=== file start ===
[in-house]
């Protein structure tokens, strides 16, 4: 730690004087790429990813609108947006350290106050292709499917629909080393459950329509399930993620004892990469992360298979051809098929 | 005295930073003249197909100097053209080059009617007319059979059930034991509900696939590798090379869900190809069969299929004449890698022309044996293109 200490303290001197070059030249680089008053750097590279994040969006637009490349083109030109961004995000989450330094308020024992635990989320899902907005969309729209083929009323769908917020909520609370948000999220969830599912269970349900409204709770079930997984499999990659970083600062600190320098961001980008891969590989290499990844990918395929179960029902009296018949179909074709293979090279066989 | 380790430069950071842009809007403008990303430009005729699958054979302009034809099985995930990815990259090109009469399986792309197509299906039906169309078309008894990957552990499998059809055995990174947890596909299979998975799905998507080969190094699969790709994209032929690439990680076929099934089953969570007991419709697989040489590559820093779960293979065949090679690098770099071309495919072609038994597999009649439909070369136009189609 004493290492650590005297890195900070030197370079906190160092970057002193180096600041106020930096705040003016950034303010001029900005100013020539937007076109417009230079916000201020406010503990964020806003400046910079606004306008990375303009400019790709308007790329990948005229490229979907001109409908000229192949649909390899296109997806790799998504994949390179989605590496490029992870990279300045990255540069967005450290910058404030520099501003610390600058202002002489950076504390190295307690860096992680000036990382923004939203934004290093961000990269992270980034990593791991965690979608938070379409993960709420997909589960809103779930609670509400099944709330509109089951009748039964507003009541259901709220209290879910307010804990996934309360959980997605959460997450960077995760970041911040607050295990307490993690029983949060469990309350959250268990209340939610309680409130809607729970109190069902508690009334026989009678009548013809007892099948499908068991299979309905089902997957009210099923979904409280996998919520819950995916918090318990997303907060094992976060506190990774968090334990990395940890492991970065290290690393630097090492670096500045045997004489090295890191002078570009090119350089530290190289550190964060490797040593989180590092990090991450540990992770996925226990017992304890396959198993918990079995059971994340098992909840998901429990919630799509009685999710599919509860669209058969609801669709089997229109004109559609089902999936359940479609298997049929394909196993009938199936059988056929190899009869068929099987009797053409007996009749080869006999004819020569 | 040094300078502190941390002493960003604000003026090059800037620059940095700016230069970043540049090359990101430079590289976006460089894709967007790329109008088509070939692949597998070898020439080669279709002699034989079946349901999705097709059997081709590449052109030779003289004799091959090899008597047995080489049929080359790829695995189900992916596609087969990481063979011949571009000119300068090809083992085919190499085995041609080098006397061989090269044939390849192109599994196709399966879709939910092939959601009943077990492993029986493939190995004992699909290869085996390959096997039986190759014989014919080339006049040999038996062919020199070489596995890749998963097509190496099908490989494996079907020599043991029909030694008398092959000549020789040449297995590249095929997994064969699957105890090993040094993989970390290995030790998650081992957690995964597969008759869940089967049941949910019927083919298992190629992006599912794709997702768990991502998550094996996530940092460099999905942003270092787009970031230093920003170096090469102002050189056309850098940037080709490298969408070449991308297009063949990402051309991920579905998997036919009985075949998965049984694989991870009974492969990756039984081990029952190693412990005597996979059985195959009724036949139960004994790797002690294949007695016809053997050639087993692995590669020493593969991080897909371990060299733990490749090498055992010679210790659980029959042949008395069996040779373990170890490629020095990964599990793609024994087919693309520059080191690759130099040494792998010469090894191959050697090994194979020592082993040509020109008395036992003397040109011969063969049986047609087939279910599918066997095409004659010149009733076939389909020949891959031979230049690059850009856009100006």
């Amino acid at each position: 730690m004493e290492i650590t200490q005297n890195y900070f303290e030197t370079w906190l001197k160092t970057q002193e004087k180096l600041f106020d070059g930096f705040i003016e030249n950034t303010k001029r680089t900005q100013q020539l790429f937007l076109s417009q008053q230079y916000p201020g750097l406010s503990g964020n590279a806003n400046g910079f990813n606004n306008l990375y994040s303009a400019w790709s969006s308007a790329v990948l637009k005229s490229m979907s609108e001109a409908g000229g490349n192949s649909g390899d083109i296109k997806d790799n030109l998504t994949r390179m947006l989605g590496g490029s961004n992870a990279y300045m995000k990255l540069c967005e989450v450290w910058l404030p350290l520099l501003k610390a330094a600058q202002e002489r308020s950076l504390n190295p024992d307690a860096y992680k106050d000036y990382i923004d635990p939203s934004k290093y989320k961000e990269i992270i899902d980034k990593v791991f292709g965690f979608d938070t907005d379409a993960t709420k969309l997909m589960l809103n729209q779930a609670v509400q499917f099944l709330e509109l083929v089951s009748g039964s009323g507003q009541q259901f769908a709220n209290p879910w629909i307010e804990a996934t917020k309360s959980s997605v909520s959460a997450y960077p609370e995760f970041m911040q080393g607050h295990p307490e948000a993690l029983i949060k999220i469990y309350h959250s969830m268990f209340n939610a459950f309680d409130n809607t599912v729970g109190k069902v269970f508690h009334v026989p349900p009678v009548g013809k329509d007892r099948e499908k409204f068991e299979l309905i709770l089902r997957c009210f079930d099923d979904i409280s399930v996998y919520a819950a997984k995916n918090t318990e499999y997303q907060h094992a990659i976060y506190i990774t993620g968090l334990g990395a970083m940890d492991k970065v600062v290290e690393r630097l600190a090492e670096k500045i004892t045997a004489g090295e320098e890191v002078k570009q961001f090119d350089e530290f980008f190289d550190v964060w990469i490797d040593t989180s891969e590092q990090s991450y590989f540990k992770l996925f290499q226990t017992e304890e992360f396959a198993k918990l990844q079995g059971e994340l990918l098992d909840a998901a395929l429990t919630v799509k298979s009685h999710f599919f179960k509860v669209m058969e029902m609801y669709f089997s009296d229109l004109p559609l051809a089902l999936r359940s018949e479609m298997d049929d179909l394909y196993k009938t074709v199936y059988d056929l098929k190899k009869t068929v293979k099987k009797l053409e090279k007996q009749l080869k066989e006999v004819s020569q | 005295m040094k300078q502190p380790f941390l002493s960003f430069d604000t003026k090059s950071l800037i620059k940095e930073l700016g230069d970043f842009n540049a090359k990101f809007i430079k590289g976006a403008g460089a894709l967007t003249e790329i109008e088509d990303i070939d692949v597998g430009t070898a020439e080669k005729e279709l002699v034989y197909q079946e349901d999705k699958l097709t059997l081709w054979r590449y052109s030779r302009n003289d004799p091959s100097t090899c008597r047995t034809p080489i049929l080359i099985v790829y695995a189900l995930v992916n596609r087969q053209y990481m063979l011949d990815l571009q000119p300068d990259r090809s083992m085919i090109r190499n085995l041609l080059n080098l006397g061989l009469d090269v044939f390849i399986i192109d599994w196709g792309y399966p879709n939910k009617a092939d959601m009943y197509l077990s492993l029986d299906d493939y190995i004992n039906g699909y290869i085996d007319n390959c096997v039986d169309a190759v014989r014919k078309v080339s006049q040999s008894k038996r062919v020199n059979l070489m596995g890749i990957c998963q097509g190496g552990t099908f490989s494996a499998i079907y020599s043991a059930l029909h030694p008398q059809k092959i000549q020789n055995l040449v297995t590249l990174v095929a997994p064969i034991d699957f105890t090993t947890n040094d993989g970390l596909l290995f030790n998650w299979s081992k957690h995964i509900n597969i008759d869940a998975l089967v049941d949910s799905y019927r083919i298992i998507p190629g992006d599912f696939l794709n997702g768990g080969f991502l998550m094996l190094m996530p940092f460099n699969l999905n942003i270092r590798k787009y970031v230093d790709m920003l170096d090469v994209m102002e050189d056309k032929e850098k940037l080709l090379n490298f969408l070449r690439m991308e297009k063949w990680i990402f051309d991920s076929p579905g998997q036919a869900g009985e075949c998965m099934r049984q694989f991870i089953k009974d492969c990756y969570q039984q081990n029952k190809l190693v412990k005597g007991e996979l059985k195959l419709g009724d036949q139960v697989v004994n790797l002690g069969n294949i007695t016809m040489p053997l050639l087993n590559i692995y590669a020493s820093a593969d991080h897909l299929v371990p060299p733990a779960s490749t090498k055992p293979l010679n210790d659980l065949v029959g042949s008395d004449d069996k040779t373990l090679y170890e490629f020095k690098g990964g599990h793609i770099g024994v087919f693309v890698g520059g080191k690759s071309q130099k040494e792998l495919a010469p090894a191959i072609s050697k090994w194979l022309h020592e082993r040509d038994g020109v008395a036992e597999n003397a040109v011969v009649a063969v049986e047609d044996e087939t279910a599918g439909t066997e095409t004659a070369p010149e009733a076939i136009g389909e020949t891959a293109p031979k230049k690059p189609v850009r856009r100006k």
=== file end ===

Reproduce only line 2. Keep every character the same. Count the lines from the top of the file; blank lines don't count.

């Protein structure tokens, strides 16, 4: 730690004087790429990813609108947006350290106050292709499917629909080393459950329509399930993620004892990469992360298979051809098929 | 005295930073003249197909100097053209080059009617007319059979059930034991509900696939590798090379869900190809069969299929004449890698022309044996293109 200490303290001197070059030249680089008053750097590279994040969006637009490349083109030109961004995000989450330094308020024992635990989320899902907005969309729209083929009323769908917020909520609370948000999220969830599912269970349900409204709770079930997984499999990659970083600062600190320098961001980008891969590989290499990844990918395929179960029902009296018949179909074709293979090279066989 | 380790430069950071842009809007403008990303430009005729699958054979302009034809099985995930990815990259090109009469399986792309197509299906039906169309078309008894990957552990499998059809055995990174947890596909299979998975799905998507080969190094699969790709994209032929690439990680076929099934089953969570007991419709697989040489590559820093779960293979065949090679690098770099071309495919072609038994597999009649439909070369136009189609 004493290492650590005297890195900070030197370079906190160092970057002193180096600041106020930096705040003016950034303010001029900005100013020539937007076109417009230079916000201020406010503990964020806003400046910079606004306008990375303009400019790709308007790329990948005229490229979907001109409908000229192949649909390899296109997806790799998504994949390179989605590496490029992870990279300045990255540069967005450290910058404030520099501003610390600058202002002489950076504390190295307690860096992680000036990382923004939203934004290093961000990269992270980034990593791991965690979608938070379409993960709420997909589960809103779930609670509400099944709330509109089951009748039964507003009541259901709220209290879910307010804990996934309360959980997605959460997450960077995760970041911040607050295990307490993690029983949060469990309350959250268990209340939610309680409130809607729970109190069902508690009334026989009678009548013809007892099948499908068991299979309905089902997957009210099923979904409280996998919520819950995916918090318990997303907060094992976060506190990774968090334990990395940890492991970065290290690393630097090492670096500045045997004489090295890191002078570009090119350089530290190289550190964060490797040593989180590092990090991450540990992770996925226990017992304890396959198993918990079995059971994340098992909840998901429990919630799509009685999710599919509860669209058969609801669709089997229109004109559609089902999936359940479609298997049929394909196993009938199936059988056929190899009869068929099987009797053409007996009749080869006999004819020569 | 040094300078502190941390002493960003604000003026090059800037620059940095700016230069970043540049090359990101430079590289976006460089894709967007790329109008088509070939692949597998070898020439080669279709002699034989079946349901999705097709059997081709590449052109030779003289004799091959090899008597047995080489049929080359790829695995189900992916596609087969990481063979011949571009000119300068090809083992085919190499085995041609080098006397061989090269044939390849192109599994196709399966879709939910092939959601009943077990492993029986493939190995004992699909290869085996390959096997039986190759014989014919080339006049040999038996062919020199070489596995890749998963097509190496099908490989494996079907020599043991029909030694008398092959000549020789040449297995590249095929997994064969699957105890090993040094993989970390290995030790998650081992957690995964597969008759869940089967049941949910019927083919298992190629992006599912794709997702768990991502998550094996996530940092460099999905942003270092787009970031230093920003170096090469102002050189056309850098940037080709490298969408070449991308297009063949990402051309991920579905998997036919009985075949998965049984694989991870009974492969990756039984081990029952190693412990005597996979059985195959009724036949139960004994790797002690294949007695016809053997050639087993692995590669020493593969991080897909371990060299733990490749090498055992010679210790659980029959042949008395069996040779373990170890490629020095990964599990793609024994087919693309520059080191690759130099040494792998010469090894191959050697090994194979020592082993040509020109008395036992003397040109011969063969049986047609087939279910599918066997095409004659010149009733076939389909020949891959031979230049690059850009856009100006």